December 20, 1407
John Omulghan alias John Omullylgaunt gives 20s for a charter of English liberty. At Dublin.
[Rotulorum patentium et clausorum cancellariae Hiberniae calendarium (Dublin, 1828), p. 18/37]
February 12, 1412
William Smyth of Coventry merchant has letters of general attorney under the names of John Mulghan and Maurice Lawless.
[Rotulorum patentium et clausorum cancellariae Hiberniae calendarium (Dublin, 1828), p. 170/81]
July 3, 1419
Pope Martin V to John [Mulgan]. Provision to him, rector of Lyn in the diocese of Meath, priest, of the see of Leighlin which, on account of his age and weakness, bishop Richard lately with consent of the apostolic see resigned, as far as was possible, before a notary public and witnesses, which he has recently resigned by his proctor Donatus Odeoragain, clerk, of the diocese of Leighlin, to Anthony, bishiop of Porto, who had verbal mandate from the pope to receive it, and which is thereby void at the apostolic see and therefore reserved.
[Calendar of Entries in the Papal Registers relating to Great Britain and Ireland A.D. 1417-1431 (London, 1906), Vol. VII, p. 135]
August 20, 1419
Reginald Moynagh has petitioned showing how he was seised in his demesne as of fee of 1 messuage, 24 acres of land, 12 acres of meadow and 10 acres of pasture in Rentaghestoun in the barony of Kells, Co. Meath, until he was removed from the same by colour of a certain inquisition taken before Henry Stanyhurst, formerly deputy of Ralph Standysshe, former escheator of Ireland, by which it was found that one John Littoun was lately seised in demesne as of fee of the said messuage [etc.], and he killed one Thomas Mulghan, for which felony John was outlawed; and he died, thus outlawed, seised of the same. For that reason the said messuage [etc.] were taken into the K.'s hand, although John never had any [right] in that messuage, nor was he ever outlawed for that felony. Because the premises contain the truth, by assent of the deputy and council, Grant to him [Reginald] of restoration of the said messuage [etc.]. At Dublin.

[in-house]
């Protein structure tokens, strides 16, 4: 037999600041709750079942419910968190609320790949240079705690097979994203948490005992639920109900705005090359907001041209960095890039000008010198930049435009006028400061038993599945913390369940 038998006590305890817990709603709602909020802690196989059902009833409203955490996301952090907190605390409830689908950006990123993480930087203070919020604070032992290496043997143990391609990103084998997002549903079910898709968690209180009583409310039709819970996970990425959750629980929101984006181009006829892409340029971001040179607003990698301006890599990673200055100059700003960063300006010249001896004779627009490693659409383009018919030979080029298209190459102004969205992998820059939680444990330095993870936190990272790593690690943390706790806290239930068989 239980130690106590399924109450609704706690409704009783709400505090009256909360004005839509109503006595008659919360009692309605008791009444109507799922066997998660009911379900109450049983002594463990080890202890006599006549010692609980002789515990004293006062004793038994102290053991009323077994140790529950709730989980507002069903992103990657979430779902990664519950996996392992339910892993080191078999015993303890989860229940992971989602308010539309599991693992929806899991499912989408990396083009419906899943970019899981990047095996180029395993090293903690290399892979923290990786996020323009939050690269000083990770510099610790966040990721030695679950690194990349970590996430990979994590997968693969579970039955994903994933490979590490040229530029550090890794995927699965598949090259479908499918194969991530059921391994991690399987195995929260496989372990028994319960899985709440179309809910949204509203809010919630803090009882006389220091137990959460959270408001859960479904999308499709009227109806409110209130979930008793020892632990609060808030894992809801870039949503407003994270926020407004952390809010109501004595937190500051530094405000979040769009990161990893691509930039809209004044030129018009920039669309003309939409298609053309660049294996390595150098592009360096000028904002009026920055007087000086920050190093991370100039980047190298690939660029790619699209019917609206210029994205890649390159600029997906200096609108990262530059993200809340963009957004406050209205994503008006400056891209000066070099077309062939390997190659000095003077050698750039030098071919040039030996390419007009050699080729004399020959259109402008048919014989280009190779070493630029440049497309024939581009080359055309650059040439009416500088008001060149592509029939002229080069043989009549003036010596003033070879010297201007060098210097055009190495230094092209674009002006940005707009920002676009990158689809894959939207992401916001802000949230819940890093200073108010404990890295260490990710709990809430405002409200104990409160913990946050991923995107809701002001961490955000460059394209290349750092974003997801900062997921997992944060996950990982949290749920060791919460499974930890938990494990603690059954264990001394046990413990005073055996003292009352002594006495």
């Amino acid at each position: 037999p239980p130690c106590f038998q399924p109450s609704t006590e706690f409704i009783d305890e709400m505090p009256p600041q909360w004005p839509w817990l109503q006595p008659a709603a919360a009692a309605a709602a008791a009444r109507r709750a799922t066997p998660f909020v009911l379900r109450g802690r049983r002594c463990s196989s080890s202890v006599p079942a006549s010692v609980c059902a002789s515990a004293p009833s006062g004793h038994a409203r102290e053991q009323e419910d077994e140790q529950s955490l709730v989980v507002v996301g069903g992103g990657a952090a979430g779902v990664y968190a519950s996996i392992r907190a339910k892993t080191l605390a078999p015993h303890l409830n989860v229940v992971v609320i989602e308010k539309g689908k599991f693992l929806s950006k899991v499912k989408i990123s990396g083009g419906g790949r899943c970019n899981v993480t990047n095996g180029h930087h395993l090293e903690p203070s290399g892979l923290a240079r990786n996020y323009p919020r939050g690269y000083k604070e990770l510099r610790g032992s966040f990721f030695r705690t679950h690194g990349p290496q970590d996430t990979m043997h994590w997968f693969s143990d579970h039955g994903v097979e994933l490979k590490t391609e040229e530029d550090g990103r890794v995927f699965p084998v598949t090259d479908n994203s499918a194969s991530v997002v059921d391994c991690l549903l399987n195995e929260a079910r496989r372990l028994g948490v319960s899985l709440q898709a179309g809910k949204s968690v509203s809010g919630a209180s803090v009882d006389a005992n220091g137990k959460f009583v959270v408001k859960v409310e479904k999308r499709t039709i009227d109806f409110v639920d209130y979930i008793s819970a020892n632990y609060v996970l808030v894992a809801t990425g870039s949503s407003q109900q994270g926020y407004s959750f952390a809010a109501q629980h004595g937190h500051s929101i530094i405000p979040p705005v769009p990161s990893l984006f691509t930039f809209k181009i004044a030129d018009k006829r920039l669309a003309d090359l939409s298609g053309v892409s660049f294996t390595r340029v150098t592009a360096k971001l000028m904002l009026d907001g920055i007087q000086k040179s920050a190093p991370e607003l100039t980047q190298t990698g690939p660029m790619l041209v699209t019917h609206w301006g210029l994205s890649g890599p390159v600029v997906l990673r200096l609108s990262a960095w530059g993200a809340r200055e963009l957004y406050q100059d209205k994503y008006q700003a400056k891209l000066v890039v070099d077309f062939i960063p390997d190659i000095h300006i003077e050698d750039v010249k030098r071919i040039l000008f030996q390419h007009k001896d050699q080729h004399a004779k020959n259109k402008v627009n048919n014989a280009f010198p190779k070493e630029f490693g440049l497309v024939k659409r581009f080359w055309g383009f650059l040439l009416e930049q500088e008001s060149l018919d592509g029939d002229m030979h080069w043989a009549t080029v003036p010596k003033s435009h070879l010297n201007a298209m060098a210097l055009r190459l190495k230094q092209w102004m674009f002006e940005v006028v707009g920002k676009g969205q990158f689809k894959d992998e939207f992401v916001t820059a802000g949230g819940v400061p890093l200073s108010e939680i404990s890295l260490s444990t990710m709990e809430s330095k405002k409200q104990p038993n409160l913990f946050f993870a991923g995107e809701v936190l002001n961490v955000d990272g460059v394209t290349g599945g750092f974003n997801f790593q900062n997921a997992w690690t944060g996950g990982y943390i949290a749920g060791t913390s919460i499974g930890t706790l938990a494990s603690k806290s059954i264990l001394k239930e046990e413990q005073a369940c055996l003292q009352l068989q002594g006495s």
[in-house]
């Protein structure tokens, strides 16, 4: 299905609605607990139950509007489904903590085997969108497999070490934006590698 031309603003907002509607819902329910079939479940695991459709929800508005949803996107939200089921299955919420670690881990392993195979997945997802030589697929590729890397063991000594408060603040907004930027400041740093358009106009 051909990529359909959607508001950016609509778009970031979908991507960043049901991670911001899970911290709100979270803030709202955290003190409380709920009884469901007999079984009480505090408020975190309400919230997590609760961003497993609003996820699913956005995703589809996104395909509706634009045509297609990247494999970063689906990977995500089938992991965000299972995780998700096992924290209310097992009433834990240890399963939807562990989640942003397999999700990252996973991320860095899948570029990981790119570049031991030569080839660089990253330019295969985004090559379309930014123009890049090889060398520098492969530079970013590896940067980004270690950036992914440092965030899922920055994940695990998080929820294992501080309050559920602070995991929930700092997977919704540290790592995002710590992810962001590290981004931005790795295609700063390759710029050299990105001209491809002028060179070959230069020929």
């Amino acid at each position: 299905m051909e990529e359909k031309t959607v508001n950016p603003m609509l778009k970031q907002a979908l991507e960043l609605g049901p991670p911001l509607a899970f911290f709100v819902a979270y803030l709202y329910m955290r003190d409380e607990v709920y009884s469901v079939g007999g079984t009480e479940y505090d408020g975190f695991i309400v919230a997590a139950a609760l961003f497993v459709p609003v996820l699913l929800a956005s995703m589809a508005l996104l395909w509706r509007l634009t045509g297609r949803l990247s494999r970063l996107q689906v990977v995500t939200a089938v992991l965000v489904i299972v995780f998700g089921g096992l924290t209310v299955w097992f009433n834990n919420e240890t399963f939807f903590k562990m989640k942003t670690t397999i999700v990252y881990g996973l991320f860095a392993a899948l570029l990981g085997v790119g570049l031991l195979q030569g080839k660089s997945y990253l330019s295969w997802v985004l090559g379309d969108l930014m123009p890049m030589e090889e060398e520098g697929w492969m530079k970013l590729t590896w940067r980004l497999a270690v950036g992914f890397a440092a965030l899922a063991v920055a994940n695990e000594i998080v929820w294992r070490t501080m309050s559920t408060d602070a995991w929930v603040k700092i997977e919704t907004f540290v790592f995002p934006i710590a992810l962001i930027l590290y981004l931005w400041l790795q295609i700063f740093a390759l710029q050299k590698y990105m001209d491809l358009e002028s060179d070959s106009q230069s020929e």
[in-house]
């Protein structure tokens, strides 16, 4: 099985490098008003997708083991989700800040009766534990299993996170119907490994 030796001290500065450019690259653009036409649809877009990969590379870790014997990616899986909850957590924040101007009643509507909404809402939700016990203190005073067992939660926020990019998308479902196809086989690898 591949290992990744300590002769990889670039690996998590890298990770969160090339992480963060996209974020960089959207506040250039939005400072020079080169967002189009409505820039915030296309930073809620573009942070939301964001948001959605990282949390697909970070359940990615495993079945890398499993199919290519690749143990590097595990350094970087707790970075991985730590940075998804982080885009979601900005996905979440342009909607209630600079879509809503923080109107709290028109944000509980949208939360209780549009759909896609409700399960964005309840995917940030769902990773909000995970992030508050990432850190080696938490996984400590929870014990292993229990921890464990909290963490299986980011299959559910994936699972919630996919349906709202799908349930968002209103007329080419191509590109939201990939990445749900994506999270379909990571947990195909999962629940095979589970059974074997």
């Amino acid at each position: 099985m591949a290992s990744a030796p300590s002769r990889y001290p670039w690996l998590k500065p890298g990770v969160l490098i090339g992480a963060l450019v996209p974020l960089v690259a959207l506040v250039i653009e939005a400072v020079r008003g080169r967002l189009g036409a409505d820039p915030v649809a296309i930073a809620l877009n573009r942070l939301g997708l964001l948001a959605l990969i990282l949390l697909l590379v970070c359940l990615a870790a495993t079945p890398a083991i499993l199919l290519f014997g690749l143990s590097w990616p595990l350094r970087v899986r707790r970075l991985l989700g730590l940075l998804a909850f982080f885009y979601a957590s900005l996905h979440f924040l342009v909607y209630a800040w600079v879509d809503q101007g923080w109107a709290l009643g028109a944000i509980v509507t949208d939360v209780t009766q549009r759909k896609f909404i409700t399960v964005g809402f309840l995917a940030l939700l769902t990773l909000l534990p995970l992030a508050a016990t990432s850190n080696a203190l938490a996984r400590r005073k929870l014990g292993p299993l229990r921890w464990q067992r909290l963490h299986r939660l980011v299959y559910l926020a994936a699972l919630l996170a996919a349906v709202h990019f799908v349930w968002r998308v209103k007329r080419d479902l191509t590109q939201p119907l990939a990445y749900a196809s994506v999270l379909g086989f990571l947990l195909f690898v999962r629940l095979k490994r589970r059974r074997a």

[Rotulorum patentium et clausorum cancellariae Hiberniae calendarium (Dublin, 1828), p.215/23]
April 4, 1427
Commission―on account account of service, and by mainprize of James Alleyn kt of Co. Meath and Walter Whitey of Co. Wexford;to Henry Fortescu of custody of the manor of Rathmore, except for 2 messuages, 48 acres of land, 6 acres of meadow, 20 acres of pasture and 2 acres of more in Litylclone, parcels of the said manor; and also custody of the manor of Ardmulghan, together with all lands [etc.] in Rathcarran and 100s chief rent issuing from 1 messuage and 1 carucate of land that formerly belonged to John Mulghan in Drysshok; to have for as long as they are in the K.'s hand, rendering the true value p.a. At Dublin.